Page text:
Large-scale cross voting in Legislative Council polls

Election results for the polls for the six seats — Yavatmal, Bhandara-Gondia (Vidarbha), Sangli-Satara, Pune, Jalgaon and Nanded-Waghala — were announced Tuesday.

By: Express News Service | Mumbai | Published:November 23, 2016 6:16 am

At a time when the ruling Bharatiya Janata Party is projecting Prime Minister Narendra Modi’s demonetisation initiative as an effective strike to curb black money, elections to fill six Legislative Council seats threw up several combinations.

Election results for the polls for the six seats — Yavatmal, Bhandara-Gondia (Vidarbha), Sangli-Satara, Pune (Western Maharashtra), Jalgaon (North Maharashtra) and Nanded-Waghala — were announced Tuesday. While the results jolted the Sharad Pawar-led Nationalist Congress Party (NCP) which failed to retain three out of four seats it had been representing, political analysts said large scale cross-voting emerged as the mainstay in these elections.

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In Yavatmal, Shiv Sena’s Tanaji Sawant, a sugar baron from Marathwada’s Osmanabad, wrested the seat defeating Congress’s Shankar Bade and sitting NCP legislator Sandeep Bajoria. The margin of his victory was the telling blow. Sawant, the outsider, polled 348 votes, against Bade’s 78, while Bajoria polled just two votes. The BJP had supported Sawant’s candidature before hand. Incidentally, sensing the race had slipped away from him, NCP’s Bajoria, too, had at the last moment endorsed Sawant’s candidature.

A similar tale emerged from Bhandara-Gondia too. Chief Minister Devendra Fadnavis’s handpick Parinay Fuke, a corporator in the Nagpur municipality and vice-president of BJP’s Nagpur unit, won from an alien constituency, exploiting the rift between the Congress and the NCP. Senior NCP leader Praful Patel’s close associate and incumbent legislator Rajendra Jain had been renominated by the party, but the Congress fielded MLA Gopaldas Agarwal’s son Praful, making the win possible for Fuke and the BJP.

In Satara-Sangli, Mohanrao Kadam, an education baron and brother of former Congress minister Patangrao Kadam, upset NCP’s Shekhar Gore to wrest the seat. The Satara-Sangli seat was seen as a fortress for the NCP. Party insiders confirmed that the NCP had been divided on Gore’s candidature. Ajit Pawar had pushed for Gore’s candidature amid objections raised by local heavyweights Jayant Patil and Udayanraje Bhonsale. Talks between the Congress and the NCP for a pre-poll arrangement had broken off over the Yavatmal and Satara-Sangli seats.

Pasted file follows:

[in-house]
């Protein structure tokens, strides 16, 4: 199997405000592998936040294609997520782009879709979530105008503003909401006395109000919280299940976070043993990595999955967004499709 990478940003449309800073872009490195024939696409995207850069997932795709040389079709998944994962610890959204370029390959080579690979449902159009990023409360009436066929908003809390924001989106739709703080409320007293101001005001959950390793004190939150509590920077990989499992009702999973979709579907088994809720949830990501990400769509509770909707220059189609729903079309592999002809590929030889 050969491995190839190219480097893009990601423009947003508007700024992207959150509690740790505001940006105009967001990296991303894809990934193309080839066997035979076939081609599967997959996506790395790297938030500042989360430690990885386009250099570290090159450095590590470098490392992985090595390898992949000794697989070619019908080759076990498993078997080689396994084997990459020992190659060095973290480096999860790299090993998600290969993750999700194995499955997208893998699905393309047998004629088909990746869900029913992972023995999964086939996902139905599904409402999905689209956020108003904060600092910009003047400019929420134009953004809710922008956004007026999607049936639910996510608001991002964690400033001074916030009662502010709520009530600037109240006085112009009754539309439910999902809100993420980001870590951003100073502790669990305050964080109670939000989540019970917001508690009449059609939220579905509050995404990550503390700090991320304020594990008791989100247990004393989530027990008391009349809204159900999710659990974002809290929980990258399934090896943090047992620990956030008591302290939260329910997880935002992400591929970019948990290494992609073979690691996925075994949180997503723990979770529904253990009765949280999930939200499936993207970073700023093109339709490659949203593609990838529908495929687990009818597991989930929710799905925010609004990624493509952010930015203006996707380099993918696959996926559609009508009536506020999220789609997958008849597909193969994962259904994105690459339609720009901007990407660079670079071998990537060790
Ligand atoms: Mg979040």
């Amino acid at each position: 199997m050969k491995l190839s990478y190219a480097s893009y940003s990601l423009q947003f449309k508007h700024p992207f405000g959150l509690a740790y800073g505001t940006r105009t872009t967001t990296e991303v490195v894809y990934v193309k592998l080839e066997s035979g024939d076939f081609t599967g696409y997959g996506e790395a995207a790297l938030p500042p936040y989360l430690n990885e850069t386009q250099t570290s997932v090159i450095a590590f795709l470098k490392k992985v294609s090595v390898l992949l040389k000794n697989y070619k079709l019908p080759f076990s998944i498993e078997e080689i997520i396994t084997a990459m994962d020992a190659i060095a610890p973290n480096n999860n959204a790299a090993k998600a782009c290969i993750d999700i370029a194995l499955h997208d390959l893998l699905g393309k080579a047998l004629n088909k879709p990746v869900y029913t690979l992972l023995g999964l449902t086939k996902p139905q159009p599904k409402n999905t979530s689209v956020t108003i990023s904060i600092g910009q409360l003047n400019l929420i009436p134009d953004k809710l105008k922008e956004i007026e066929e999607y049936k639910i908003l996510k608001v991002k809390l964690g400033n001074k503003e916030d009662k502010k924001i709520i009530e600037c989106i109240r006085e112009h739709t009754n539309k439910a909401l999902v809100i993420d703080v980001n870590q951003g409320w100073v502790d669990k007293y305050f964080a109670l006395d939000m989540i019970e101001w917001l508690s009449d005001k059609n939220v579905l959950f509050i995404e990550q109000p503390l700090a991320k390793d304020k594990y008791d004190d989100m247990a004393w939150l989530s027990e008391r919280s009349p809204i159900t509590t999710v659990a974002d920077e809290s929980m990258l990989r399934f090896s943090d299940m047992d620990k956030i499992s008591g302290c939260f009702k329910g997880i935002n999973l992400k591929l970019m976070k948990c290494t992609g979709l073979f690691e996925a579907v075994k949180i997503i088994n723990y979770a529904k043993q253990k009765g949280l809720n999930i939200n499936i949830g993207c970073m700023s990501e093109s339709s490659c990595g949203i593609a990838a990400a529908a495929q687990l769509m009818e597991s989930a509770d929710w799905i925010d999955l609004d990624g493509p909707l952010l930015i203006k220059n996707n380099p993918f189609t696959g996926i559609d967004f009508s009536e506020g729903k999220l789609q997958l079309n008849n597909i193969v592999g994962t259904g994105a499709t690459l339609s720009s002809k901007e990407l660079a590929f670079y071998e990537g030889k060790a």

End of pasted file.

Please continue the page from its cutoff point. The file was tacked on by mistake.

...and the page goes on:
Though the Congress retained the Nanded-Waghala seat, independent candidate Shyamsunder Shinde, a retired bureaucrat, managed to poll votes from Shiv Sena, BJP, and NCP councillors to give party candidate Amar Rajurkar a scare. The seat is a bastion of state Congress chief and former chief minister Ashok Chavan. While Rajukar polled 251 votes, Shinde was not far behind with 208 votes. Rajurkar had been elected unopposed the last time.

The BJP retained the Jalgaon seat with its candidate Chandulal Patel winning convincingly. In the run-up to elections, an internal struggle had ensued within the BJP after the incumbent legislator Gurmukh Jagwani, a close-associate of former minister Eknath Khadse, was denied a renomination at the last moment. Khadse’s party rival and sitting BJP minister Girish Mahajan had propped up Patel, a builder. Khadse had aired his disappointment over the party’s decision, pointing out that Patel did not even have the party’s primary membership. The state BJP, however, heaved a sigh of relief when the results showed that the internal struggle hadn’t impacted the poll’s outcome. The only solace for the NCP was that the party managed to retain the Pune seat. Party’s sitting legislator Anil Bhonsale won the race convincingly.

No sooner had the poll results been announced, the blame game between the Congress and the NCP started. While the NCP blamed the money power and the Congress for their poor performance, the later hit back. “Had the NCP not played truant and struck a pre-poll understanding with us, the outcome would have been different. Both parties would have won three seats each.”

The BJP and the Shiv Sena were not complaining. While the NCP is still the largest party in the Legislative Council with 23 seats in the 78-member House, the Congress now has 20 members, followed by the BJP (18) and the Shiv Sena (9).